WASHINGTON, October 6, 2021 – Through her experience running a 100-year-old farmers’ cooperative, Beth Ford said she saw firsthand the importance of connectivity, and in response her company created the American Connection Project with the mission of fostering long-term digital access and inclusion in rural America.
As the president of Land O’Lakes and the keynote speaker for the Independent Show, a virtual conference held by ACA Connects, Ford said her company has partnered with 170 different organizations including Microsoft, Lumen, Nestle, Dell, Hershey, Google Fiber, Baylor Scoot & White, Scholastic, and Hewlett Packard in advocacy efforts asking for funding, resources and policy changes from the federal government to close the digital divide in rural America.
To Ford, this is an issue of national security. Without widespread access to broadband, there is a marked reduction in food security, healthcare, and education. Ford believes the nation would be stronger with better broadband and is weaker because of digital inequity.
The American Connection Project created a fellowship, the American Connection Corps, with the express purpose of taking educated young people who’ve recently graduated college and are returning to their rural hometowns to assist with the boots-on-the-ground effort to boost local connectivity.
Possibly the project’s greatest feat has been establishing more than 3000 free, public Wi-Fi locations throughout 49 states. Though they admit that this is a temporary solution that doesn’t get to the heart of the systemic issues which drive the digital divide, these stations are an empathetic resource which has touched thousands of lives.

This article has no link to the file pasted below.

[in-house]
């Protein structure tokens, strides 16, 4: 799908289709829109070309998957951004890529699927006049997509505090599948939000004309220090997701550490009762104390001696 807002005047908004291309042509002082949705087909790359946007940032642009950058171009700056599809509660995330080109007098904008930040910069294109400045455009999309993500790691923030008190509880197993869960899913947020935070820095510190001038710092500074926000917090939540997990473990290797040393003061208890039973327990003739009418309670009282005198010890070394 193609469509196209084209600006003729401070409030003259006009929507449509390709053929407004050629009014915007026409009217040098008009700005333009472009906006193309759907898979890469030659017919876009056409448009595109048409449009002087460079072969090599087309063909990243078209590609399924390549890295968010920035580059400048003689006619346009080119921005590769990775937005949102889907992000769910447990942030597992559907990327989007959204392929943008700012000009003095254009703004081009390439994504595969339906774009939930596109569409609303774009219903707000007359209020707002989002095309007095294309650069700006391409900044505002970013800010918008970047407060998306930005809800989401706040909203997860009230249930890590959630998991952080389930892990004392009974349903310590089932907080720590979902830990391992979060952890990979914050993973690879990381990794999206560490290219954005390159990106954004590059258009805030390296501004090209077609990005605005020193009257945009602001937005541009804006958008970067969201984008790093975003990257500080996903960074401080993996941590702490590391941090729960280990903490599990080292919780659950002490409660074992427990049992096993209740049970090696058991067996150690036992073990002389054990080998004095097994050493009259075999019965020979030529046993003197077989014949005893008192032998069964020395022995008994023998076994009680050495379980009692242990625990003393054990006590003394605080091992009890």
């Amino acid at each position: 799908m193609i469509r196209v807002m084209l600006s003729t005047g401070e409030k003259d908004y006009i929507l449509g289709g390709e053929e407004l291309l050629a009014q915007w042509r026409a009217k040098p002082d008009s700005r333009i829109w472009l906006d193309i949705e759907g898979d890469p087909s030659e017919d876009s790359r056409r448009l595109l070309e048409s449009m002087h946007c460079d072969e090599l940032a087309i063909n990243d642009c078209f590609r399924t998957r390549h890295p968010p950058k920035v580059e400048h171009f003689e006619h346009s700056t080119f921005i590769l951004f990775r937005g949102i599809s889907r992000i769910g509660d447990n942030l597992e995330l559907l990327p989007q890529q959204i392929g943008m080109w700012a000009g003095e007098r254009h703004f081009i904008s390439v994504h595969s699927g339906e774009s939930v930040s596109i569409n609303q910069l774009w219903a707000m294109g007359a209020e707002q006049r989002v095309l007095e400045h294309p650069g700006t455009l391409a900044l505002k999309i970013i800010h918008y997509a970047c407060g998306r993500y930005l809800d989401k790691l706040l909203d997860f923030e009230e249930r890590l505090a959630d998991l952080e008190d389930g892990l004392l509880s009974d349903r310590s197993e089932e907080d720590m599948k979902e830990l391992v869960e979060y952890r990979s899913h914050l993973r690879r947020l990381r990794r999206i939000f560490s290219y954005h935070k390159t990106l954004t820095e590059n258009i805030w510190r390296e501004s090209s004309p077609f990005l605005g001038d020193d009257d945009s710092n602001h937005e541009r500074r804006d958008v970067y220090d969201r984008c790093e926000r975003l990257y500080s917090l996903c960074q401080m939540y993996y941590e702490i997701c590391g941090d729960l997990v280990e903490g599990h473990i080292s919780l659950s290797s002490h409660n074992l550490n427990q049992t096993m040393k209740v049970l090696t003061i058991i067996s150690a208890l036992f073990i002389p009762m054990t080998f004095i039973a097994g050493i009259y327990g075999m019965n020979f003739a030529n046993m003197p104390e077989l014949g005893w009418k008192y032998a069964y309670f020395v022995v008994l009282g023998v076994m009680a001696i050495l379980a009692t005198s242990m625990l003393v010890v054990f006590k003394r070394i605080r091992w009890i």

Ford said she was thrilled by the bipartisan infrastructure bill, noting that although the $65 billion in proposed broadband funding didn’t reach their advocacy effort’s goal of $80 billion, it was huge price tag which will alter the American broadband landscape for the better.
Experiencing the importance of broadband
Ford said she learned the value of hard work shucking corn on her family farm in Sioux City, Iowa with her seven siblings, two sisters of which have found themselves as successful businesswomen in the telecommunications industry.
You may know Land O’Lakes from their butter, but the Fortune 200 company worth $15 billion is much, much more. Land O’Lakes is a 100-year-old farmers’ cooperative with subsidiaries such as a sustainable production business, exotic animal nutrition, the #1 producer of rice and tapioca pudding in the US and Canada, micro-ingredient distributers, egg producers, an NGO focused on facilitating farming practices in Africa, a South African herbicide producer and most recently the American Connection Project.
In her travels through rural America, Ford noticed that healthcare access and outcomes, food security and education were suffering. She found that the, “greatest enabler of our time is technology, is access to broadband.”
Broadband was the “basic wiring” which would spur job growth, population growth, food security, education and healthcare access which became even more apparent during the pandemic, she said, as our communities had to socially distance for the health and safety of our neighbors leading to the closure of many rural health facilities.